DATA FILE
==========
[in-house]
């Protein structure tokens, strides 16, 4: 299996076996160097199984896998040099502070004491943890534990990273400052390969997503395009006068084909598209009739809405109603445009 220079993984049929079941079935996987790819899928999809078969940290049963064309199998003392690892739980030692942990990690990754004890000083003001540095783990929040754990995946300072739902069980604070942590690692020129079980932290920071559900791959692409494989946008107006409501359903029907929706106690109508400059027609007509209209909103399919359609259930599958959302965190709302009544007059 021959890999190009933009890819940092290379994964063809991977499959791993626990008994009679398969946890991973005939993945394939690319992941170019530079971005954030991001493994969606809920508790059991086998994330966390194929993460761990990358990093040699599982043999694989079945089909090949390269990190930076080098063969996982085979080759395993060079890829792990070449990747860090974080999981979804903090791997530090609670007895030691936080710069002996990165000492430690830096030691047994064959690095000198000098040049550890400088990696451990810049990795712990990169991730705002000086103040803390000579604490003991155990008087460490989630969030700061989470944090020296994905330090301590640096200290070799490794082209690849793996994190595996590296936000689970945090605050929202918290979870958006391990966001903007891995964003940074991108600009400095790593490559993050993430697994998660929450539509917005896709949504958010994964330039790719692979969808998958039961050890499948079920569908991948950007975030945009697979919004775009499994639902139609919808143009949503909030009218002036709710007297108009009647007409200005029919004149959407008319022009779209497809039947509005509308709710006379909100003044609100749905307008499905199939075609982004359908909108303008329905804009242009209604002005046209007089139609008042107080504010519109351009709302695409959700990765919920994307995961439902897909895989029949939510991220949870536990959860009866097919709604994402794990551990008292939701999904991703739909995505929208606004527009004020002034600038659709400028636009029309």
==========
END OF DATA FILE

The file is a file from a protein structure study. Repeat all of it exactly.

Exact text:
[in-house]
């Protein structure tokens, strides 16, 4: 299996076996160097199984896998040099502070004491943890534990990273400052390969997503395009006068084909598209009739809405109603445009 220079993984049929079941079935996987790819899928999809078969940290049963064309199998003392690892739980030692942990990690990754004890000083003001540095783990929040754990995946300072739902069980604070942590690692020129079980932290920071559900791959692409494989946008107006409501359903029907929706106690109508400059027609007509209209909103399919359609259930599958959302965190709302009544007059 021959890999190009933009890819940092290379994964063809991977499959791993626990008994009679398969946890991973005939993945394939690319992941170019530079971005954030991001493994969606809920508790059991086998994330966390194929993460761990990358990093040699599982043999694989079945089909090949390269990190930076080098063969996982085979080759395993060079890829792990070449990747860090974080999981979804903090791997530090609670007895030691936080710069002996990165000492430690830096030691047994064959690095000198000098040049550890400088990696451990810049990795712990990169991730705002000086103040803390000579604490003991155990008087460490989630969030700061989470944090020296994905330090301590640096200290070799490794082209690849793996994190595996590296936000689970945090605050929202918290979870958006391990966001903007891995964003940074991108600009400095790593490559993050993430697994998660929450539509917005896709949504958010994964330039790719692979969808998958039961050890499948079920569908991948950007975030945009697979919004775009499994639902139609919808143009949503909030009218002036709710007297108009009647007409200005029919004149959407008319022009779209497809039947509005509308709710006379909100003044609100749905307008499905199939075609982004359908909108303008329905804009242009209604002005046209007089139609008042107080504010519109351009709302695409959700990765919920994307995961439902897909895989029949939510991220949870536990959860009866097919709604994402794990551990008292939701999904991703739909995505929208606004527009004020002034600038659709400028636009029309």